Caroline Lucas: The most important politician the Green Party's ever had

Credit: Andrew Matthews/PA Archive/PA Images

The Green Party’s only MP Caroline Lucas has announced that she will not contest the next election. Following the announcement, ITV News Meridian's Political Correspondent Phil Hornby analyses her career.

It was a change in the voting system which allowed Caroline Lucas to become the most important politician the Green Party's ever had.

In 1999, proportional representation in the European elections meant it was easier for smaller parties to win. That's why Nigel Farage and UKIP came to prominence. And it's why Caroline Lucas became the south east's Green MEP.

In the European Parliament she was among friends, joining the Green group which had politicians from across the EU. But when she went to Westminster, as Britain's first Green MP, she was in a group of one.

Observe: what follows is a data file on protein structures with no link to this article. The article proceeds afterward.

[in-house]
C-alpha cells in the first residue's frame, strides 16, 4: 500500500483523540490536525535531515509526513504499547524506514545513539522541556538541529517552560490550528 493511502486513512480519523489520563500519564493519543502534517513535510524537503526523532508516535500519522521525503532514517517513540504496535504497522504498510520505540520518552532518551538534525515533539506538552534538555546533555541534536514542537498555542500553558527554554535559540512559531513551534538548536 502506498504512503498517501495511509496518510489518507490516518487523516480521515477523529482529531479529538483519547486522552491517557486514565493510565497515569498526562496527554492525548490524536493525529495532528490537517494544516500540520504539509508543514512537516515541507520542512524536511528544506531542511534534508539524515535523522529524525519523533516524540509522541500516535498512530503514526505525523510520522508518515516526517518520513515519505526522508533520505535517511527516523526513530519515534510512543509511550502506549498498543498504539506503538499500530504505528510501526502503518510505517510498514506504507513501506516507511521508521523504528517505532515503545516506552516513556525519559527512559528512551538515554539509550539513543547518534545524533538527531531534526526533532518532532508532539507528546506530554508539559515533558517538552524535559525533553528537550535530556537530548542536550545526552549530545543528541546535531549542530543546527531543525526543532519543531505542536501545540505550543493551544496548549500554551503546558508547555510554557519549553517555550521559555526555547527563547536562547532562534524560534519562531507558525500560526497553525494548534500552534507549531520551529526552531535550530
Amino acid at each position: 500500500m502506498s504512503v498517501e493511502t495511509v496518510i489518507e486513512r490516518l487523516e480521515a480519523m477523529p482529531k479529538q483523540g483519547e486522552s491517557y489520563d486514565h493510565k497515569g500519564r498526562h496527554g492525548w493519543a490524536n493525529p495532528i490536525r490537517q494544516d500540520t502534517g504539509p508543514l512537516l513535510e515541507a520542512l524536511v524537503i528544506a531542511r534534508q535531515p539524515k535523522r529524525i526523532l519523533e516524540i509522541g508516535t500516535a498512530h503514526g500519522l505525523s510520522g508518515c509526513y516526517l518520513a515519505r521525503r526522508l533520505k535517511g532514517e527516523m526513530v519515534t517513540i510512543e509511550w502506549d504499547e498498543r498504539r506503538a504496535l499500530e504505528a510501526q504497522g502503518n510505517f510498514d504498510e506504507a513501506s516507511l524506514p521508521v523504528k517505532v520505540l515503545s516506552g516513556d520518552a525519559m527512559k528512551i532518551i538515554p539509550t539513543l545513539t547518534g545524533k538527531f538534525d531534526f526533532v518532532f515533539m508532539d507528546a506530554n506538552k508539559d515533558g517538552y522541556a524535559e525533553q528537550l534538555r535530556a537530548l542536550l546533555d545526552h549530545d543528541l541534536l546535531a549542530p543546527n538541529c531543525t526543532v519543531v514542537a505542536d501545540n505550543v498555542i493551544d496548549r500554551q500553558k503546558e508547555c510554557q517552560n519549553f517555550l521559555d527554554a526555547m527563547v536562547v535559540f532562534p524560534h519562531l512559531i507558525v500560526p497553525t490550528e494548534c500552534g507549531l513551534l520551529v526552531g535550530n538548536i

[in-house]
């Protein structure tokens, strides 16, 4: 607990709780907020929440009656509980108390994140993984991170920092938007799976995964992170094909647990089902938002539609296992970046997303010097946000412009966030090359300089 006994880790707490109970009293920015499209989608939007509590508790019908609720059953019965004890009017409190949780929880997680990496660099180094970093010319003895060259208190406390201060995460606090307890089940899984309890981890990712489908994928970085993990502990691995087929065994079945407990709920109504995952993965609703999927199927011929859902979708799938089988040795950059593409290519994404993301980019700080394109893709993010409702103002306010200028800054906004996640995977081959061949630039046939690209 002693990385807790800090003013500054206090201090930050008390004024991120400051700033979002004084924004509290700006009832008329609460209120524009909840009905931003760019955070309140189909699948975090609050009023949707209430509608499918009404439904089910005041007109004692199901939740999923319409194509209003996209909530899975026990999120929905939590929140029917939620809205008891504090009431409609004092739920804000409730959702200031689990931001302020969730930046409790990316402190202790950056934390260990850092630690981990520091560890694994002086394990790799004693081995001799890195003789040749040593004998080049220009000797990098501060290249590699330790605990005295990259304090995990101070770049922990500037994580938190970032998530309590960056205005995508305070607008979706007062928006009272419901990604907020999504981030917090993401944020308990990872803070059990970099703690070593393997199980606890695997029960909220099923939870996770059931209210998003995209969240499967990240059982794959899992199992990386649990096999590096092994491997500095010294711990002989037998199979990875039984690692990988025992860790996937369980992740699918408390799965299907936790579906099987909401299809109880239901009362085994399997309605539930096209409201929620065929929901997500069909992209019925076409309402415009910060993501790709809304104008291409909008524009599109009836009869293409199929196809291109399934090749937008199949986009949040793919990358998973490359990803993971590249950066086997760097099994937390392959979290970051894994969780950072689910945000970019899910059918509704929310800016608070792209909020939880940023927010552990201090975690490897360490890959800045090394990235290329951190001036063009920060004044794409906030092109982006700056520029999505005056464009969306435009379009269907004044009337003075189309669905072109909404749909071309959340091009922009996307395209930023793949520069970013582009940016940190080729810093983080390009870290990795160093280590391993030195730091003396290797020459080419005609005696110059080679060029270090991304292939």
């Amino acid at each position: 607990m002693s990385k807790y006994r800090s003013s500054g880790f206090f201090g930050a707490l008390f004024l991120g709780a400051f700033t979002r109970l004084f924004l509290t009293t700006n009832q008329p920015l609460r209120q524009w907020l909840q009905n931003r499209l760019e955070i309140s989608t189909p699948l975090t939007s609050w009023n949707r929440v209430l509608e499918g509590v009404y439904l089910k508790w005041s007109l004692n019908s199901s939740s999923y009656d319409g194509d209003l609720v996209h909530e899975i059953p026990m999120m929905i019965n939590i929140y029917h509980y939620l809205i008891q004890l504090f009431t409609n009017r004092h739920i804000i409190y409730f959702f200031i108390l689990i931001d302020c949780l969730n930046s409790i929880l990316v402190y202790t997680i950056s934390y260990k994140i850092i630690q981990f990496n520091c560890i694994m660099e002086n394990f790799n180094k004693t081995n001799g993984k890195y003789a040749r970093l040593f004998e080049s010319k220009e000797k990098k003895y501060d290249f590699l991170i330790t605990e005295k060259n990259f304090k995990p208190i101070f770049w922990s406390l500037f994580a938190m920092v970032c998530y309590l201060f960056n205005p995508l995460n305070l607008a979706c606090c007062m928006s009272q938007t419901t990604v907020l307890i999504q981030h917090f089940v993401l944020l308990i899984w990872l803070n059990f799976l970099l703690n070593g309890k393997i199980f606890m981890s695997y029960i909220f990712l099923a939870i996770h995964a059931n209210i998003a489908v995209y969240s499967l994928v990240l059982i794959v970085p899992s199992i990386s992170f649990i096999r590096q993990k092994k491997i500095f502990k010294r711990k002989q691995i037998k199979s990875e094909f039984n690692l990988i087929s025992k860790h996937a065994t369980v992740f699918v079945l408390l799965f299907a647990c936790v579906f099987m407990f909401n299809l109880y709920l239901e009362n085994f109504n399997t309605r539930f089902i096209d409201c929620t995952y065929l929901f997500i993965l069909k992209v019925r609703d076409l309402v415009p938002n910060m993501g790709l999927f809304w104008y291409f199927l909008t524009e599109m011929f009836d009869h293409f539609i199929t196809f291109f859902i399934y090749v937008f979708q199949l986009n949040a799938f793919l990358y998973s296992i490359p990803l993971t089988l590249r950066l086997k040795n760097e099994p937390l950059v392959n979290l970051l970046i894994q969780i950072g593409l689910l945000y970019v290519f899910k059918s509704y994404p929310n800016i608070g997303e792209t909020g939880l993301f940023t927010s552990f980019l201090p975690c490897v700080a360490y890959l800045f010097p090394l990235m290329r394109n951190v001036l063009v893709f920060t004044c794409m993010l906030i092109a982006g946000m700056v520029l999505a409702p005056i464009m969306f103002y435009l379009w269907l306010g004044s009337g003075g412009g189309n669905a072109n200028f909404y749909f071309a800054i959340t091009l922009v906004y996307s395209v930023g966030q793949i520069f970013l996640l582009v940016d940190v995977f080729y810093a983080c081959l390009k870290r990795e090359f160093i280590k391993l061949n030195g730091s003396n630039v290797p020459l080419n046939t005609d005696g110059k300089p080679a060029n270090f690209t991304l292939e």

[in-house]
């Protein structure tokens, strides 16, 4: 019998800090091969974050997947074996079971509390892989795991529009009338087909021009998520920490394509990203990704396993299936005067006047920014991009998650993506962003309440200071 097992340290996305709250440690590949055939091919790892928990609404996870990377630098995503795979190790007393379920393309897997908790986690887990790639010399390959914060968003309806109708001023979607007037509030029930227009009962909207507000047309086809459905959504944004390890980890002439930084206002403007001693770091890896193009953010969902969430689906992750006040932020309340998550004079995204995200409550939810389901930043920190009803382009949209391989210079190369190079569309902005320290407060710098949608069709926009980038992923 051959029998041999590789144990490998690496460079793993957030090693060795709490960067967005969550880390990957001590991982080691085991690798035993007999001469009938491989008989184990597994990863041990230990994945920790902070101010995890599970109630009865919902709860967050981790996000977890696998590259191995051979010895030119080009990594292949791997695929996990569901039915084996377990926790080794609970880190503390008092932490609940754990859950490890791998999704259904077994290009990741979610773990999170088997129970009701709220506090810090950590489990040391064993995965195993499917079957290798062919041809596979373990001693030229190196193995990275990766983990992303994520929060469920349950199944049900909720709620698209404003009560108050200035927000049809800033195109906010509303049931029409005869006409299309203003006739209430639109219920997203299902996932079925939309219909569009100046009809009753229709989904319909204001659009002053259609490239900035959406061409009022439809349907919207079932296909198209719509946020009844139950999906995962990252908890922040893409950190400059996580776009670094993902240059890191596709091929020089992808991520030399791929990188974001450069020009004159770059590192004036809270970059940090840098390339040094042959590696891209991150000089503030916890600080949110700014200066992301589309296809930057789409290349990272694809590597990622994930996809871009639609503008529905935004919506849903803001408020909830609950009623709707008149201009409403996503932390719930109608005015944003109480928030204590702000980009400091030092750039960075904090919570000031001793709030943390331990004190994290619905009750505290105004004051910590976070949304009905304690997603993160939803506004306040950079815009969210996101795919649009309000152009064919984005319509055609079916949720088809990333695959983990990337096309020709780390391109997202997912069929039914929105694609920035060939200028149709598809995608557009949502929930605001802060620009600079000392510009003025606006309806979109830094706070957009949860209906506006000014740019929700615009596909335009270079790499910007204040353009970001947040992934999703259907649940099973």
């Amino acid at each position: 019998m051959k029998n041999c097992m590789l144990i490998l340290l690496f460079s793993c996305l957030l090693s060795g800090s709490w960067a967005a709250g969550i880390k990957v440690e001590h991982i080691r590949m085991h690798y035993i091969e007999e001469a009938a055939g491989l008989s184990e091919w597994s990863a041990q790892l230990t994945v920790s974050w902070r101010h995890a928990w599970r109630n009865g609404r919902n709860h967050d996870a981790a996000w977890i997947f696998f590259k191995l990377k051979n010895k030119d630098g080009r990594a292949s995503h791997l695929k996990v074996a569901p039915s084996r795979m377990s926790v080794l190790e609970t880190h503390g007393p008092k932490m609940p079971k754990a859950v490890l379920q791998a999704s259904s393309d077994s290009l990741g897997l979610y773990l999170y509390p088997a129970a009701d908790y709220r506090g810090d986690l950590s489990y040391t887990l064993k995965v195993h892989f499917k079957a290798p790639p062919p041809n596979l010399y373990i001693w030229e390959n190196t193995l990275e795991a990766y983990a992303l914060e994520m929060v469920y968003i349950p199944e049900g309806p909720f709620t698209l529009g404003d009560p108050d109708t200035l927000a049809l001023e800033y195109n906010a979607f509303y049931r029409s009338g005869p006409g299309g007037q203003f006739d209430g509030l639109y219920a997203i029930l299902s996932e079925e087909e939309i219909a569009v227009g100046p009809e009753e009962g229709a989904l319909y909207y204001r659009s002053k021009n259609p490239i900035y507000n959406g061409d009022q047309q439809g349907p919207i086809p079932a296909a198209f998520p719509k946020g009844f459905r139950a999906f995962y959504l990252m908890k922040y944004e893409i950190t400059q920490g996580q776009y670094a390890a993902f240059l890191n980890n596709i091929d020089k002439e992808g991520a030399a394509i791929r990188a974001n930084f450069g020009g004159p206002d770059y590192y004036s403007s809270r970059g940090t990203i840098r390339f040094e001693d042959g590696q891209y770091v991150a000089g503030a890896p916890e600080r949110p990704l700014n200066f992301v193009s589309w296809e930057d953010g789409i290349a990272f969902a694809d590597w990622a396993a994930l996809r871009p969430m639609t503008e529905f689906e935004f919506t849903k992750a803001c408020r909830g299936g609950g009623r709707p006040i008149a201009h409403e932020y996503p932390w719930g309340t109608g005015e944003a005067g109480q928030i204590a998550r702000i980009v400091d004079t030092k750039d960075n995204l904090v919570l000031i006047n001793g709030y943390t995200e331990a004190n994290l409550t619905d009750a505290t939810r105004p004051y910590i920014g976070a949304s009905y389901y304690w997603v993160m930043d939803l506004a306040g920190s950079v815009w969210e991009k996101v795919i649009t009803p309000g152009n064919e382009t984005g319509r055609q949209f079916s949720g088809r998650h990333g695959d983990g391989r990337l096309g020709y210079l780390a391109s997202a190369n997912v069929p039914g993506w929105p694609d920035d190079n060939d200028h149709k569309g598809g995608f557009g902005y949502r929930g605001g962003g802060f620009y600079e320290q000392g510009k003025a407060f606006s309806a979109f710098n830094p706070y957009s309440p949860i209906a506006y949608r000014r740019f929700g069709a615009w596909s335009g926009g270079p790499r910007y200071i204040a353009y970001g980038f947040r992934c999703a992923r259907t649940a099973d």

And ever since, she has ploughed a lonely furrow - but a high-profile one. She's been an assiduous questioner of government ministers, always well-prepared, always ready to ask spiky, direct questions.

Caroline Lucas celebrates after becoming Britain's first Green Party MP after winning the Brighton Pavilion seat in 2010. Credit: Chris Ison/PA Archive/PA Images

It's one of her triumphs, and perhaps her biggest frustration, that the other parties all claim to be green now. There's no doubt the environmental debate has shifted massively in the last two decades - but Caroline Lucas says the other politicians have to go much further, and much faster to save the planet.

When she started out, many mainstream politicians thought the Greens' priorities - the environment, global warming, getting rid of fossil fuels - were a bit cranky. Not many say that now. 

And we haven't heard the last of her. She says her campaigning will go on. And in Brighton, even though Labour won control of the council in May, the Greens will be confident of holding Brighton Pavilion.

At the last election Caroline Lucas had a majority of nearly 20,000. A seat she first won, against the odds in 2010, with a majority of just 1,200, is now one of the safest seats in the south.